You’re from Florida. What was the biggest adjustment you had to make living in Texas?
I didn’t really know anyone here, so that was a big adjustment. When I was younger, we lived in Allen, Texas. I was born in Florida and we moved here for just a short time. I was little, but I still remember. I think that’s why my parents were fine with me coming here. They love Texas. I guess just meeting new people and being on my own so far away from home. But we’re so busy … there’s not really any time to be homesick.
Did you have to adjust the way you play golf in Texas?
I would say you get a lot more roll here. Texas roll. But that’s a good thing.
What advice would you give recreational golfers?
I think it’s something you can play your entire life, which is really cool. It’s kind of interesting seeing it from that perspective. I play golf competitively. When you try to go play for fun, with people who don’t play it as their sport, it’s different. I’m competitive. It’s different playing for fun versus competing. I feel like I don’t even play for fun that much. I just play a lot of tournaments. It’s two different types of things. I mean, I’ll take friends to the driving range and it’s fun and stuff, but it’s just different when it’s outside of the competition.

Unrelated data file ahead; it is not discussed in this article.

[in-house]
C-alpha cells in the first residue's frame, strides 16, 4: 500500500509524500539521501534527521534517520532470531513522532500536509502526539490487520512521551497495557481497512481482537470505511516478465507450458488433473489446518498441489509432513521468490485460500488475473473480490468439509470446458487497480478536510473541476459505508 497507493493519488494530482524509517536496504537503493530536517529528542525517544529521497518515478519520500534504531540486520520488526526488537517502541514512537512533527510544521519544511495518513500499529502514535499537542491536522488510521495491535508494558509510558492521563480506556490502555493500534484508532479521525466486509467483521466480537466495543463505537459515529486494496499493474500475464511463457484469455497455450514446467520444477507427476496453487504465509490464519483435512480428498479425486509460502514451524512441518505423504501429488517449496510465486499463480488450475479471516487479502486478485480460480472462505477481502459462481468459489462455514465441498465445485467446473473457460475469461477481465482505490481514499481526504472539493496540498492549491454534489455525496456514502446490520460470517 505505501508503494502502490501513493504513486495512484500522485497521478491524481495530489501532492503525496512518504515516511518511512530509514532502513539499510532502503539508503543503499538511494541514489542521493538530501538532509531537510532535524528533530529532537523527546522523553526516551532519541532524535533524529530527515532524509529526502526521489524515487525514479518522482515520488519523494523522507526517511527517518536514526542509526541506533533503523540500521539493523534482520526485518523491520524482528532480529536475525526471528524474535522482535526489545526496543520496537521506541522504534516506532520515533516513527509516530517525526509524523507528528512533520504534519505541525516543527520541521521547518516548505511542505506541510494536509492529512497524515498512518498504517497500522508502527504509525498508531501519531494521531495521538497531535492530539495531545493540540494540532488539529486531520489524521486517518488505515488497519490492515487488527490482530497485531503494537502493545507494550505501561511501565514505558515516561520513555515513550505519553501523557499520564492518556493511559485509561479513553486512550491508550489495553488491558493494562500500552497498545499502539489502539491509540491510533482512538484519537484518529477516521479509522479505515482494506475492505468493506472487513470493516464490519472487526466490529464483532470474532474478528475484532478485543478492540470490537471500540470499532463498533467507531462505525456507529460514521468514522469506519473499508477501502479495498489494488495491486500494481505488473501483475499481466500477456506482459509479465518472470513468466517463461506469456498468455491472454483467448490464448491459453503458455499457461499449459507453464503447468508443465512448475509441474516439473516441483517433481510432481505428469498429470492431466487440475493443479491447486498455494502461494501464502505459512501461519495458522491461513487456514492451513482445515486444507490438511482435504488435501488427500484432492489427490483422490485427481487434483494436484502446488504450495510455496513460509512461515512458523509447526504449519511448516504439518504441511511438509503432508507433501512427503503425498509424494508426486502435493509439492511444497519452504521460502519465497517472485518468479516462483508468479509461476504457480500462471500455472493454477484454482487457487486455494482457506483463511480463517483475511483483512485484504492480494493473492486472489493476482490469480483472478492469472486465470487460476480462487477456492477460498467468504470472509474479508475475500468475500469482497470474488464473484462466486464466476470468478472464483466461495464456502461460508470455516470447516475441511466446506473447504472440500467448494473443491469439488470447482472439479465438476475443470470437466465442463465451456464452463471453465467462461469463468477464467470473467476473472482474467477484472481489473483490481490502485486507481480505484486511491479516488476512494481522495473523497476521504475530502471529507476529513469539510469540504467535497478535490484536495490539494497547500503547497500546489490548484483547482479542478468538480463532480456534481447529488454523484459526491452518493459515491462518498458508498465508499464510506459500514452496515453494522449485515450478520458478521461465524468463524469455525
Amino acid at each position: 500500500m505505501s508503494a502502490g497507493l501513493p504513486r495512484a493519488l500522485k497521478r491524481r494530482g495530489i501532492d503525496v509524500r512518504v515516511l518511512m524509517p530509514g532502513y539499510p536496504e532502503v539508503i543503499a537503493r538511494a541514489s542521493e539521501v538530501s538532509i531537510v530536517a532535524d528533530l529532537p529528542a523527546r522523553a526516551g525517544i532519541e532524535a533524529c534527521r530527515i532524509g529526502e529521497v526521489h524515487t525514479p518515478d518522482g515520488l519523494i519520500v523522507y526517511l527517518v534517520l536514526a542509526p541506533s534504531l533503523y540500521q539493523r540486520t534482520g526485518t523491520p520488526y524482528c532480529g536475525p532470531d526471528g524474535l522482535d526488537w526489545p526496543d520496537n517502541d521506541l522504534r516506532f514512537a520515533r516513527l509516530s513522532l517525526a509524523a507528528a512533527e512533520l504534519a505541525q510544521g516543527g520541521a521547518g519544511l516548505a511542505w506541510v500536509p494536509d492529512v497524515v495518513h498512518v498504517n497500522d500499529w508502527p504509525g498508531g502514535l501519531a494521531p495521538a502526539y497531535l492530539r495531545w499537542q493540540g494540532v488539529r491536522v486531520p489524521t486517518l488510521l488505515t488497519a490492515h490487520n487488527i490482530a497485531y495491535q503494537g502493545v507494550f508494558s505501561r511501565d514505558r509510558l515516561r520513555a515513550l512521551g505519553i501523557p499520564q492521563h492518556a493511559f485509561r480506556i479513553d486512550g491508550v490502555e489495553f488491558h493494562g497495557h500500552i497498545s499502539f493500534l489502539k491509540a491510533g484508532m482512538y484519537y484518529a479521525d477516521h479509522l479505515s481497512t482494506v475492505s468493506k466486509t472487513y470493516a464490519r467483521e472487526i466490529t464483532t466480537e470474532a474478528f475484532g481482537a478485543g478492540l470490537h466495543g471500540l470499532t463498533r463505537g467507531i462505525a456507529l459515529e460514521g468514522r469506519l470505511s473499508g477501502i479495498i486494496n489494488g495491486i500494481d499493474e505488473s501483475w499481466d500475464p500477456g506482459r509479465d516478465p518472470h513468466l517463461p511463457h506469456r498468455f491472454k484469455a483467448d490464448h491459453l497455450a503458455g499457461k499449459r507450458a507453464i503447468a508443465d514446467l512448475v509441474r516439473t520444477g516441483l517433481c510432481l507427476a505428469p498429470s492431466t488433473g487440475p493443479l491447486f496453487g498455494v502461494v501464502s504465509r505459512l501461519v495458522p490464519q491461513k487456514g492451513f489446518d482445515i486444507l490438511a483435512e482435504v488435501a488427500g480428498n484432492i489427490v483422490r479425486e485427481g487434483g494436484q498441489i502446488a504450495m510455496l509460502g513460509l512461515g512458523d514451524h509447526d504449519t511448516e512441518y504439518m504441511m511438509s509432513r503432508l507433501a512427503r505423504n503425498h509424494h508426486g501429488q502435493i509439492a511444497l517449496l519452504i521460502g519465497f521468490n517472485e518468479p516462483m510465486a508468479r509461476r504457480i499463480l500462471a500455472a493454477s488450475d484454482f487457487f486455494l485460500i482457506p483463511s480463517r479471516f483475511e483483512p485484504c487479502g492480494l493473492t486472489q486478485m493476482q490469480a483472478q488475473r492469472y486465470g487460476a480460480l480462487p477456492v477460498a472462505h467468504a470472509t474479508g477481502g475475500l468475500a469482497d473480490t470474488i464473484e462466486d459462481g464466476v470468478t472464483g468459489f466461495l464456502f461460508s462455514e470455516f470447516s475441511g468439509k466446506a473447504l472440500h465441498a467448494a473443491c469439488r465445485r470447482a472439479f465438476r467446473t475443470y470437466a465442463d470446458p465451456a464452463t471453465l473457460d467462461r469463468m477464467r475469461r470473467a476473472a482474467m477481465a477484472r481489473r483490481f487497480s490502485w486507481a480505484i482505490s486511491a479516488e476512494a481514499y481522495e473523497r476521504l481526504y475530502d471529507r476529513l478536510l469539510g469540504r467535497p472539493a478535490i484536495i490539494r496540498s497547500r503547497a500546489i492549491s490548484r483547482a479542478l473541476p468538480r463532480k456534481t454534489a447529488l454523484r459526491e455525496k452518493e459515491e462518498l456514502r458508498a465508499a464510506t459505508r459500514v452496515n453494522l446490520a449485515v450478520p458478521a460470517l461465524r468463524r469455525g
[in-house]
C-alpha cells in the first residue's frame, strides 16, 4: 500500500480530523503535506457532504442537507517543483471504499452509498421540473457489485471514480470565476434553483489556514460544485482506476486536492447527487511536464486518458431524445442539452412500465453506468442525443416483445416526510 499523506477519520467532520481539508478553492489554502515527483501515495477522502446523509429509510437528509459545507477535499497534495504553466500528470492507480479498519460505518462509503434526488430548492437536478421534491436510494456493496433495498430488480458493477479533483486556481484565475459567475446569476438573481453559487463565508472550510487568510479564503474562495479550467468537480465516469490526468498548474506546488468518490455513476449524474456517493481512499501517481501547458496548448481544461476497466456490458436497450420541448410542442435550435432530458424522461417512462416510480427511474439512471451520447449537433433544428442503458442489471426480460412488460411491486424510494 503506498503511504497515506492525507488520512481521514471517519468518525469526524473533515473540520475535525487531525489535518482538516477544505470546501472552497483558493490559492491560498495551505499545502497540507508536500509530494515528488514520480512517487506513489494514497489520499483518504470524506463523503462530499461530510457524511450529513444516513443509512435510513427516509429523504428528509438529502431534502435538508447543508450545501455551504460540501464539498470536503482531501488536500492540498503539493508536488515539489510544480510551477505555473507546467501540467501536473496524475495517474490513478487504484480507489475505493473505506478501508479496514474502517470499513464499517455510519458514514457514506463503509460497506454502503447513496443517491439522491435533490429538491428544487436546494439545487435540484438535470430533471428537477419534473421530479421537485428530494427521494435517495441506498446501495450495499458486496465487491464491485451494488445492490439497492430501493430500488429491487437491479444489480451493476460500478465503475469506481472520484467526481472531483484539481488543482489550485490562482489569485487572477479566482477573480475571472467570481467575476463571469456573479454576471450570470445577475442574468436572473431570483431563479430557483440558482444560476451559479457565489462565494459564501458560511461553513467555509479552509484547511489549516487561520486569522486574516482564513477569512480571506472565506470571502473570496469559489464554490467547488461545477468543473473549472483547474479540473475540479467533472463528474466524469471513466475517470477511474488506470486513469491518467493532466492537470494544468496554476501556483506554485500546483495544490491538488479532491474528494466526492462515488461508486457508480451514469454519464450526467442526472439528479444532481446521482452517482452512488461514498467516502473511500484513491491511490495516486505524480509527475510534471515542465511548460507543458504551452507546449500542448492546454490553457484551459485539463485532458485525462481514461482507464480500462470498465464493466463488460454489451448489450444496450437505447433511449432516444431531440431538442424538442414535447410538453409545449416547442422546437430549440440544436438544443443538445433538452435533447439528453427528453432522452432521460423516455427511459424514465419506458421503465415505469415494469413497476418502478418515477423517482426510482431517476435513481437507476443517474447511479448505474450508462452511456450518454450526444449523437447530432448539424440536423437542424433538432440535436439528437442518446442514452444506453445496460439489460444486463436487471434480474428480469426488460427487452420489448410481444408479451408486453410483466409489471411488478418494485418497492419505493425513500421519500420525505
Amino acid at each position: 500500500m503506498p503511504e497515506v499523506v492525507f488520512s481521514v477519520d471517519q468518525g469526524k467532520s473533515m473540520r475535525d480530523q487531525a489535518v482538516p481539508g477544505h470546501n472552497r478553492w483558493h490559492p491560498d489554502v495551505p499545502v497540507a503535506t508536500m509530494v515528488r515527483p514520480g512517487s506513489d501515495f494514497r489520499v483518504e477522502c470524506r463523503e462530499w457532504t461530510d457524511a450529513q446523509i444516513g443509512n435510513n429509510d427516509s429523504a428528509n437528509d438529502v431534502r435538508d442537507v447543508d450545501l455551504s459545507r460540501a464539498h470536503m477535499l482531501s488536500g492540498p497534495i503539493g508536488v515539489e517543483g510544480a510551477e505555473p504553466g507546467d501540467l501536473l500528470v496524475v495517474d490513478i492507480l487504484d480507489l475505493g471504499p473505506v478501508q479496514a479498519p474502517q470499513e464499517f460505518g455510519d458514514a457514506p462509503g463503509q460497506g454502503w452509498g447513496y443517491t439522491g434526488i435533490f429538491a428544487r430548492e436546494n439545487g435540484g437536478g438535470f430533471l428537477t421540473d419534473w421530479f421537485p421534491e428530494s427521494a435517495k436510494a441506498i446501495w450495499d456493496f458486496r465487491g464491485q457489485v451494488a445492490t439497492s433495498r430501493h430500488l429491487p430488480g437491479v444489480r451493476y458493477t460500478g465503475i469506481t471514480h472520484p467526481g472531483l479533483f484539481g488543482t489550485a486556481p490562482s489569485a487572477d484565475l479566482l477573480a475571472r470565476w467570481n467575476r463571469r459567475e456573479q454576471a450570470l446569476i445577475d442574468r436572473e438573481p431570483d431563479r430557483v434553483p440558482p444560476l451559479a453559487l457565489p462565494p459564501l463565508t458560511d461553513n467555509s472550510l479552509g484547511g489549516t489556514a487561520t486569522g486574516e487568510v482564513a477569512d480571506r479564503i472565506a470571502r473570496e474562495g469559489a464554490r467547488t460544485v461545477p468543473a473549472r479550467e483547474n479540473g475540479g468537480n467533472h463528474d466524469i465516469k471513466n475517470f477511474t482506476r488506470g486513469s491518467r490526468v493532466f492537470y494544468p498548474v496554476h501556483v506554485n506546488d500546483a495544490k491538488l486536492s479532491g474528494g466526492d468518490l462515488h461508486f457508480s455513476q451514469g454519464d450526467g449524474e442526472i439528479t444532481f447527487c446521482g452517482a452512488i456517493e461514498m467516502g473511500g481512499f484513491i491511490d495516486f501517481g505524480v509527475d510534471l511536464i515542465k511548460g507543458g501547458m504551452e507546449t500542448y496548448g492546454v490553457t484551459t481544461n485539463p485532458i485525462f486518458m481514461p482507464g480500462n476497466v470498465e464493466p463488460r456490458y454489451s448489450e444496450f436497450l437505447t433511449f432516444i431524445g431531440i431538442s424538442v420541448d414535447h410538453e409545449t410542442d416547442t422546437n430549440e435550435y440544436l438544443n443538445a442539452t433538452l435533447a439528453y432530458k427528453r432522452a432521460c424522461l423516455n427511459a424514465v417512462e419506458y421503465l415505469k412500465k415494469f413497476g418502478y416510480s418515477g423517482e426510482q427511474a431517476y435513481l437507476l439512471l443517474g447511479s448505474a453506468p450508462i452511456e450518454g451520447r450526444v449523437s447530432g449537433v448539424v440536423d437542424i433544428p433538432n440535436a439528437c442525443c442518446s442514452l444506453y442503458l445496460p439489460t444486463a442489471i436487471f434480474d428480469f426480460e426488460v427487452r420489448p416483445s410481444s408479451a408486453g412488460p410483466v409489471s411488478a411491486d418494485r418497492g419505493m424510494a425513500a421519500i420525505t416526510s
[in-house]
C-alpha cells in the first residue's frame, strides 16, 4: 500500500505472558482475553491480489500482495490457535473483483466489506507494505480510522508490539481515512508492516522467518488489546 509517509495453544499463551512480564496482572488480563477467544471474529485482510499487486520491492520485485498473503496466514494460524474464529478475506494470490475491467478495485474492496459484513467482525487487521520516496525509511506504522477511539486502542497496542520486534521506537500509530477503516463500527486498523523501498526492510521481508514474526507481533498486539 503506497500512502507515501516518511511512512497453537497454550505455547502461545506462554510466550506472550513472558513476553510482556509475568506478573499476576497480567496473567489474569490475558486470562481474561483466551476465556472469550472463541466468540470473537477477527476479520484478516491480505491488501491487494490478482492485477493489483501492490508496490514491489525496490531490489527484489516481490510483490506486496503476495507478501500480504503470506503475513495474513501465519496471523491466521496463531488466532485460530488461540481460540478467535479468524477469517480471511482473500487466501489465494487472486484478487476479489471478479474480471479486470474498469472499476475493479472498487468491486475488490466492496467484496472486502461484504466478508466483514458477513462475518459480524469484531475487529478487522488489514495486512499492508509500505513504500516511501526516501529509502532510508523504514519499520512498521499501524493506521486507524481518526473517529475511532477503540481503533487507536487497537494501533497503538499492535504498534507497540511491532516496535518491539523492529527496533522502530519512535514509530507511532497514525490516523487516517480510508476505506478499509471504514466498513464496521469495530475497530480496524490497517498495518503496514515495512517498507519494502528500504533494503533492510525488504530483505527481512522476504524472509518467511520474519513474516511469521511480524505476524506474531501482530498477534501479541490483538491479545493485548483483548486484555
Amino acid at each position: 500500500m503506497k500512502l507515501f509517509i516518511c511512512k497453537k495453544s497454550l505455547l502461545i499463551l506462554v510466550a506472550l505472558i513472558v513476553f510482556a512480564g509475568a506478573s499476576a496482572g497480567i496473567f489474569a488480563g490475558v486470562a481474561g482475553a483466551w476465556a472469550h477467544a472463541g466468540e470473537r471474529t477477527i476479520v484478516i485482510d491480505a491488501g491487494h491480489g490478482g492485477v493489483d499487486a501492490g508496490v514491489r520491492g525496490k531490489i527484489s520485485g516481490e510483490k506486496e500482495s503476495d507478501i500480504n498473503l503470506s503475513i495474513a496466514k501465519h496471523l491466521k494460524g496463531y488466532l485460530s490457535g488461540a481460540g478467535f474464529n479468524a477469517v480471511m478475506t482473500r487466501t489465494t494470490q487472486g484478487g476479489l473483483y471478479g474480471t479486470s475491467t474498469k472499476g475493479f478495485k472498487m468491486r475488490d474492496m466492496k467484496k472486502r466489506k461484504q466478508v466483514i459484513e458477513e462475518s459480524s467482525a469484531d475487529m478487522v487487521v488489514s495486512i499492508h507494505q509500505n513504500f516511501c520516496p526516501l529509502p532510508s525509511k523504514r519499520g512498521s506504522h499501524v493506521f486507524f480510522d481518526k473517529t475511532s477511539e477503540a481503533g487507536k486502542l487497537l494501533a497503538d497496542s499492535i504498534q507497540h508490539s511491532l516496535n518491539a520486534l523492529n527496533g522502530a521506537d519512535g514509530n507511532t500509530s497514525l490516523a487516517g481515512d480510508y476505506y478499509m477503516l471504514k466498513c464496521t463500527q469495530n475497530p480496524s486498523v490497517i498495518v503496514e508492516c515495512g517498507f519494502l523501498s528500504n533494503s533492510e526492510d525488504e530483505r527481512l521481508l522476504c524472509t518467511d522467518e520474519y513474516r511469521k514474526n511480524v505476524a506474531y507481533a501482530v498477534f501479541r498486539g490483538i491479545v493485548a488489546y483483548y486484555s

What’s your best method of clearing your head before you play?
I kind of keep to myself when I play golf. I’m kind of in my own zone. Especially right before I’m about to hit.
Do you have a ritual before you tee off?
I do, but I don’t really know how to describe it. I do this thing with my hand. I go like this [presses her left hand against her left hip]. It’s kind of like my trigger before I swing. I have a ritual but not before I swing. If I play well with a ball marker, I’ll use the same one for a while. Like last year, I used the same ball marker like the whole year.
Who on your team likes cows? Do you have any cool club covers like her?
Brooke [McDougald] loves cows. I don’t have any fun ones like she does. I don’t have any animals. My favorite color is pink. I have a head cover that has jewels on it – pink and purple with jewels. But no cows.
How do you choose between a hat and a visor?
Well, I love visors. I am a visor girl. You can get highlights [in your hair] from the sun. The hat hair is not nearly as bad as when you wear a hat.
I know our head football coach likes visors.
He’s trying to get highlights. It really works.
You have a lot of school spirit. What has been your favorite athletic event so far?